Additionally, using a case-sensitive or even binary collation (ending in _BIN2, not _BIN) for the database and leaving the instance-level collation as case-insensitive (or just something different than the database default collation) will help you identify potential errors in queries related to temp tables.

In the end, you definitely shouldn't need multiple sets of scripts to handle different collations, especially if this is an issue with creating procedures that fail due to using a different casing on columns names but not tables (which results in an immediate error as it will find the table but not the column), or an issue with executing the procedure if there is a difference in casing for the table name as deferred name resolution will allow the proc to be created but will error upon execution.

NOW, regarding temp tables, the answer is not necessarily to use COLLATE DATABASE_DEFAULT. It all depends on what your app is trying to accomplish for each string column affected. (And FYI: this part is the same, even if you deploy the full database setting a specific collation and aren't having a problem running a script that creates schemas / objects in a DB with any random collation).

If any affected column uses the database's default collation (i.e. does not specify a collation in the CREATE TABLE statement), and the app doesn't require a particular collation for this specific operation/query, then yes, use COLLATE DATABASE_DEFAULT next to each predicate / concatenation / reference in the query containing the temp table.

However, if an affected column is given a specific collation when the table is created, or if the operation / query requires a specific collation (i.e. a filter that must be case-insensitive no matter what), then you should use COLLATE {specific_collation_name} next to each predicate / concatenation / reference in the query containing the temp table.

Based on info added to the question:

The scenario is pretty much what I had guessed based on the previous info:

  1. Your scripts are being deployed to existing databases (outside of your control)
  2. The errors are coming from column names being referenced in the stored procedures with different casing than they were created with.

Hence, the advice doesn't really change: You only need one set of scripts, the set with the column references matching the casing used when creating the tables. So if a table has a column named TimeStamp, then referencing that column as Timestamp in the code is an error (as it would be in many / most programming languages). You need to fix your source procs, leaving you will a single, correct set of scripts that will work everywhere.

You should also consider either changing the development instance (or just database at the very least, which is easier to change anyway) to use a binary collation. Or, deploy to an instance (or database) using a binary collation as part of your CI process (if you have one), or just as a matter of practice if you don't have an automated process. In either case, you will catch casing differences much earlier in the development process.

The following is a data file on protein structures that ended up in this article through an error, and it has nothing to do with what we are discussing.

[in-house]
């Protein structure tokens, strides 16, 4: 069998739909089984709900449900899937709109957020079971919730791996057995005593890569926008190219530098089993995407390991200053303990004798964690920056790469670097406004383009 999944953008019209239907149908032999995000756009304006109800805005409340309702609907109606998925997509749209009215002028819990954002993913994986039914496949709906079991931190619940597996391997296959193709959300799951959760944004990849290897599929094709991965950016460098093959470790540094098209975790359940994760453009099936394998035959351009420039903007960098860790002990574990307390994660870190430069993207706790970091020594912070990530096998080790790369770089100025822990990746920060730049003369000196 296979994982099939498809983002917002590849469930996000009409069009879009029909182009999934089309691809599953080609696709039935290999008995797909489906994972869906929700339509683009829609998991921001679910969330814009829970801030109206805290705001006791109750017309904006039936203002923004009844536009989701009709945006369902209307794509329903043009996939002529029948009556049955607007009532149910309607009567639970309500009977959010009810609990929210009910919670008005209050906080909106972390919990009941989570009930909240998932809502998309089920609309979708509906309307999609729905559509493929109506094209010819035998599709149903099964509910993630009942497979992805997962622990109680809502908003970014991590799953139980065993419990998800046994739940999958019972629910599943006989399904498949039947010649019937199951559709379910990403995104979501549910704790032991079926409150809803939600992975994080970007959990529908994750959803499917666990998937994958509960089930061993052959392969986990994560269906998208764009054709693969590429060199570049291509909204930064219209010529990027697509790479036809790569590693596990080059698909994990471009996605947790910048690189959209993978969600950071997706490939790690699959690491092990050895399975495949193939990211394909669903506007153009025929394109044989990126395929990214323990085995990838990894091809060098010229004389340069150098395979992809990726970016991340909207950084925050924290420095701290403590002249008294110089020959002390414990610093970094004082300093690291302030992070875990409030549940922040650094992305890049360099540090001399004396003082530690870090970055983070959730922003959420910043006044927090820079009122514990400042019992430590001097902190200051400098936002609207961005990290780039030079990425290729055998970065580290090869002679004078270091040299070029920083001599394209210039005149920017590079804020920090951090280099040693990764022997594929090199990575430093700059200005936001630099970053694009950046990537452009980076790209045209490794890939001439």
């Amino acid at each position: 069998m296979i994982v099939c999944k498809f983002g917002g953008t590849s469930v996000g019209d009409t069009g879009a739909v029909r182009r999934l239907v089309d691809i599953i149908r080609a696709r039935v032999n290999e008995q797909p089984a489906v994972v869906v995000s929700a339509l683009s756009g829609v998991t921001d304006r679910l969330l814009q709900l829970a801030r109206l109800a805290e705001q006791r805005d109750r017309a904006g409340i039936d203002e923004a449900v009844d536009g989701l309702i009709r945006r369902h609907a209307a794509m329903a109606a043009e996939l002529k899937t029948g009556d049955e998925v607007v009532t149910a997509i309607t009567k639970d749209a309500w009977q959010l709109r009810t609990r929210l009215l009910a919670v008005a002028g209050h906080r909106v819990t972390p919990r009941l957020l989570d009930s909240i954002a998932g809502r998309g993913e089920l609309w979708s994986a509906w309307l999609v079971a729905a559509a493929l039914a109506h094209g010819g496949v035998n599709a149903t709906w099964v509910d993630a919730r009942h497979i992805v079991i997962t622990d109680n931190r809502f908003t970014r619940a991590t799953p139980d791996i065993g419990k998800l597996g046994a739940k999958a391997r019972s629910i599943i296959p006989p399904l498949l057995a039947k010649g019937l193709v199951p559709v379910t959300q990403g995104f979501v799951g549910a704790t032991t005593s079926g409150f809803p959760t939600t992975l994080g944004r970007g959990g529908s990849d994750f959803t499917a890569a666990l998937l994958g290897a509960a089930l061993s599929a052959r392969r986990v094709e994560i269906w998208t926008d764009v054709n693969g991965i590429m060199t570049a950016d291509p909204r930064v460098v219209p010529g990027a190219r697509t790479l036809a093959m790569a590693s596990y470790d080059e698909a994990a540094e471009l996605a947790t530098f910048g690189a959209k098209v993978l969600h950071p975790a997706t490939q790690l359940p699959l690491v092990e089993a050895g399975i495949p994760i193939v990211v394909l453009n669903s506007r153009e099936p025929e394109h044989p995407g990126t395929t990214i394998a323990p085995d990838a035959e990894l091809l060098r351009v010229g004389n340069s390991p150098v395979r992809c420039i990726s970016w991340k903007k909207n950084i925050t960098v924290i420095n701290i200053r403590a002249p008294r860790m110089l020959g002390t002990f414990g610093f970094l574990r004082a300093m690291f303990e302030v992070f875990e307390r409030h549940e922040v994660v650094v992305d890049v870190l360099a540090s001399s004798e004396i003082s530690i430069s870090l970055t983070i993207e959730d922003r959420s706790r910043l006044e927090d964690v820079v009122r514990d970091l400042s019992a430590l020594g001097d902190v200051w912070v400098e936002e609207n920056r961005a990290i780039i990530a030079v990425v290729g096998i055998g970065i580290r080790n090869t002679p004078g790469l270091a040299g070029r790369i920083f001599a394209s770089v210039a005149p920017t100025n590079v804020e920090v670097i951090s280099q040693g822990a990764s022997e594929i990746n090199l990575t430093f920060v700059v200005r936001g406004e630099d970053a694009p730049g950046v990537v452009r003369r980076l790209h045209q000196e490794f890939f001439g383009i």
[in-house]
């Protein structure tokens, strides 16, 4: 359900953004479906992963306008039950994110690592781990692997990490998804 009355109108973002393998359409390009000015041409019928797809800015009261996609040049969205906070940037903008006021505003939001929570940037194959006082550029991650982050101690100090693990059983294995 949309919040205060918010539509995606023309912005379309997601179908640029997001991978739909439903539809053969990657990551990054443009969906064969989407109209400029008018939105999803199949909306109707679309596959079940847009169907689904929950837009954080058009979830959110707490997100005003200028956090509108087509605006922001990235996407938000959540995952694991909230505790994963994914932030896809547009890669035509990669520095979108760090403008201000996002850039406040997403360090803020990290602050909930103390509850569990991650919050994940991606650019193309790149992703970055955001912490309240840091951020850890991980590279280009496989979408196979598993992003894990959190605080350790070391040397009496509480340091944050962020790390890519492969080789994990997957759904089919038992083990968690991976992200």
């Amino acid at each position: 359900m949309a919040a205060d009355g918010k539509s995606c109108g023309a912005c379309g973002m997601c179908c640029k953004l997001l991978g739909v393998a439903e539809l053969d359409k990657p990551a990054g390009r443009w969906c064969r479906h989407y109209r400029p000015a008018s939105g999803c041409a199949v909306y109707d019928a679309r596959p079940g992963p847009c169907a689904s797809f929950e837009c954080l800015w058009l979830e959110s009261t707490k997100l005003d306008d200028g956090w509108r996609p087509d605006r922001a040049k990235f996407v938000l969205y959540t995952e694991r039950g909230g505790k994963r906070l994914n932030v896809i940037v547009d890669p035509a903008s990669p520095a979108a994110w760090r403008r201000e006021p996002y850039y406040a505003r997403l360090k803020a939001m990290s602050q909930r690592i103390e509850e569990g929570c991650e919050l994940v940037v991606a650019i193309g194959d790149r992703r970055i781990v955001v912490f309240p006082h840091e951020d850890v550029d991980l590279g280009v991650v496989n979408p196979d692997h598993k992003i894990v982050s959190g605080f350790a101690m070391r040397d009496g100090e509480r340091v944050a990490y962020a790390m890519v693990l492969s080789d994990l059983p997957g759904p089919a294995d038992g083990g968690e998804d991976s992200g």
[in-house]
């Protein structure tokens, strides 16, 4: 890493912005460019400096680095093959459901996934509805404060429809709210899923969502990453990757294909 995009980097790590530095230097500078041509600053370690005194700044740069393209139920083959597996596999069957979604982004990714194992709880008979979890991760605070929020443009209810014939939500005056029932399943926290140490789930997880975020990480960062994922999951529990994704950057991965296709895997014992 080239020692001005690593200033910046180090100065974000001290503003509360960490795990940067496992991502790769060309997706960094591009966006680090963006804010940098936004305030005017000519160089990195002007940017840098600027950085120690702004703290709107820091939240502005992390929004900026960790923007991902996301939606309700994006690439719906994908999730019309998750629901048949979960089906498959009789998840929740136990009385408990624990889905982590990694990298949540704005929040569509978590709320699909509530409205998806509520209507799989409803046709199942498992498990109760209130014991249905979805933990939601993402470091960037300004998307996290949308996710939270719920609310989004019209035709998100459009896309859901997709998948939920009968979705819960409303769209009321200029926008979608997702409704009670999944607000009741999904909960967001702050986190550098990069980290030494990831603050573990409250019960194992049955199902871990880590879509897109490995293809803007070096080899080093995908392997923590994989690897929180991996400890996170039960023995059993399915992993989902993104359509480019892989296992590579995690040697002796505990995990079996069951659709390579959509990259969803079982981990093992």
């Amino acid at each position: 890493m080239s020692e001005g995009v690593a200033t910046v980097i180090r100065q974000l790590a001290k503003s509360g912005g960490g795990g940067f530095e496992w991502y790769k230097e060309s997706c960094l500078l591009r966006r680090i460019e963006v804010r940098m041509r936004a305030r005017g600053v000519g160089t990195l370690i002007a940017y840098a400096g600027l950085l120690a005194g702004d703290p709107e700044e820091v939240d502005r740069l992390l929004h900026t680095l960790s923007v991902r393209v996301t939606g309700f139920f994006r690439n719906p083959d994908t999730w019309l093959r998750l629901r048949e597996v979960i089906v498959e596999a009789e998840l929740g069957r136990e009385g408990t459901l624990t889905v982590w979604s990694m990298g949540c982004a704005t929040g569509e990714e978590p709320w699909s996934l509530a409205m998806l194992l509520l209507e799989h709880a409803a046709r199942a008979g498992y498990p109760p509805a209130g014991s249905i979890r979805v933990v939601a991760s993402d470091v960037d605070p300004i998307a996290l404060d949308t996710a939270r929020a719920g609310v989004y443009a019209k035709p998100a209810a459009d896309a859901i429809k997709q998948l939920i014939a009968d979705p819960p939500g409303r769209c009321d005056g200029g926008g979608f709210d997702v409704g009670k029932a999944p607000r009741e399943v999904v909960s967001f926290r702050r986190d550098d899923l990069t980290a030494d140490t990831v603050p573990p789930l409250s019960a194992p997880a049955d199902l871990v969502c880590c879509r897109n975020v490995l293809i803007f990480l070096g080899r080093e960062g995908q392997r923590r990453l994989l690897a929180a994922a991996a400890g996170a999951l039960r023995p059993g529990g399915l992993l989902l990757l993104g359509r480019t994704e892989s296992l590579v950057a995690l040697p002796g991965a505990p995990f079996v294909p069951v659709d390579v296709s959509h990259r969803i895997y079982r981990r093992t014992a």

Not using temp tables will avoid collation differences in [tempdb]. As for table variables, those should be fine as their string columns, by default, use the database's default collation. You can still run into an issue if you have a string column set to a collation different from the database's default and compare it to a column in a table variable that wasn't created with that same collation. In that case, you just use COLLATE {collation_name} everywhere that issue is happening, specifying the collation used for the column from the user table.

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  • Thank you for taking time to answer. Will be updating my question while i am trying to understand more on the answer. Thanks – Newbie-DBA Jan 26 at 15:12
  • Sure, thanks. I will wait for the inputs – Newbie-DBA Jan 27 at 14:11
  • @Newbie-DBA I added some notes towards the bottom. Please review. – Solomon Rutzky Jan 27 at 18:50
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Are you running into issues due to server vs database collation or due to database collation only? Within a database, collation should be ok. The issue is with tempdb which can have different collation, so that using temp tables and even worse temp procedures with params brings up issues. for tables and statements in procedures, the solution is to use

collate database_default

ie:

select * 
  from sales.table1 
  join #tempTable
    on table1.someTextColumn = #tempTable.anothertextColumn collate database_default
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  • Thanks for the answer. I believe its when we get the server installed with different collation our database collation is changed – Newbie-DBA Jan 26 at 15:13
  • I have checked and can see for our scripts , there is hardly any ref to # temp tables but yes most of them have local variables and table variables. Does it get impacted/ – Newbie-DBA Jan 26 at 16:25